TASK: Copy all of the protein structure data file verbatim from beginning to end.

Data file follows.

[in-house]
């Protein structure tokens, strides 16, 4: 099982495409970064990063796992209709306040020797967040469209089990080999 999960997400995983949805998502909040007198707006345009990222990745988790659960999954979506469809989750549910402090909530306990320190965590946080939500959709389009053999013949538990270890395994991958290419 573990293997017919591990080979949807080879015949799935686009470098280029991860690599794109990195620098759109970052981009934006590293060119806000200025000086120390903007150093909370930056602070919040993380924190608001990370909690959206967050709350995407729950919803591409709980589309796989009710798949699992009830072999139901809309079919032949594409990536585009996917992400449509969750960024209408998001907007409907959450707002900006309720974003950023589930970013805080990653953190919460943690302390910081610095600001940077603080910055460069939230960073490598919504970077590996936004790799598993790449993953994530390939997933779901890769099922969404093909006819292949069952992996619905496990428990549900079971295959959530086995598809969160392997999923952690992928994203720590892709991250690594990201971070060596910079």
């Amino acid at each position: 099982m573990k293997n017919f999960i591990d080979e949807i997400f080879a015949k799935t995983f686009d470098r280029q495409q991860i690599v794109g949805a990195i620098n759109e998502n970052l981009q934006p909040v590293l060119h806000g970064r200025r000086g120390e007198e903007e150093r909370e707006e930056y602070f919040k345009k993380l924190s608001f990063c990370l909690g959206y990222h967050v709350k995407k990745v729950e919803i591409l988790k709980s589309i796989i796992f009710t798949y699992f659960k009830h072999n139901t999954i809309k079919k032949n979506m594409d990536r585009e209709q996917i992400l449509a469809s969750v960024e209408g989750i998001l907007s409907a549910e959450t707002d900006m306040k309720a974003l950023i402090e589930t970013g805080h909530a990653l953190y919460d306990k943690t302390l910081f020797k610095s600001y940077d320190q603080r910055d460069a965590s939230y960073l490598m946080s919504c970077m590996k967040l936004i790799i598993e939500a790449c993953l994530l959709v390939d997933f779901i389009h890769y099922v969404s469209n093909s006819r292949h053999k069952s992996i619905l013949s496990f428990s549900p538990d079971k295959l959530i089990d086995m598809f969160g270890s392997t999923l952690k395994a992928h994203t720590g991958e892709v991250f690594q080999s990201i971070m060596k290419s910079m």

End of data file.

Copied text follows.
[in-house]
């Protein structure tokens, strides 16, 4: 099982495409970064990063796992209709306040020797967040469209089990080999 999960997400995983949805998502909040007198707006345009990222990745988790659960999954979506469809989750549910402090909530306990320190965590946080939500959709389009053999013949538990270890395994991958290419 573990293997017919591990080979949807080879015949799935686009470098280029991860690599794109990195620098759109970052981009934006590293060119806000200025000086120390903007150093909370930056602070919040993380924190608001990370909690959206967050709350995407729950919803591409709980589309796989009710798949699992009830072999139901809309079919032949594409990536585009996917992400449509969750960024209408998001907007409907959450707002900006309720974003950023589930970013805080990653953190919460943690302390910081610095600001940077603080910055460069939230960073490598919504970077590996936004790799598993790449993953994530390939997933779901890769099922969404093909006819292949069952992996619905496990428990549900079971295959959530086995598809969160392997999923952690992928994203720590892709991250690594990201971070060596910079």
């Amino acid at each position: 099982m573990k293997n017919f999960i591990d080979e949807i997400f080879a015949k799935t995983f686009d470098r280029q495409q991860i690599v794109g949805a990195i620098n759109e998502n970052l981009q934006p909040v590293l060119h806000g970064r200025r000086g120390e007198e903007e150093r909370e707006e930056y602070f919040k345009k993380l924190s608001f990063c990370l909690g959206y990222h967050v709350k995407k990745v729950e919803i591409l988790k709980s589309i796989i796992f009710t798949y699992f659960k009830h072999n139901t999954i809309k079919k032949n979506m594409d990536r585009e209709q996917i992400l449509a469809s969750v960024e209408g989750i998001l907007s409907a549910e959450t707002d900006m306040k309720a974003l950023i402090e589930t970013g805080h909530a990653l953190y919460d306990k943690t302390l910081f020797k610095s600001y940077d320190q603080r910055d460069a965590s939230y960073l490598m946080s919504c970077m590996k967040l936004i790799i598993e939500a790449c993953l994530l959709v390939d997933f779901i389009h890769y099922v969404s469209n093909s006819r292949h053999k069952s992996i619905l013949s496990f428990s549900p538990d079971k295959l959530i089990d086995m598809f969160g270890s392997t999923l952690k395994a992928h994203t720590g991958e892709v991250f690594q080999s990201i971070m060596k290419s910079m």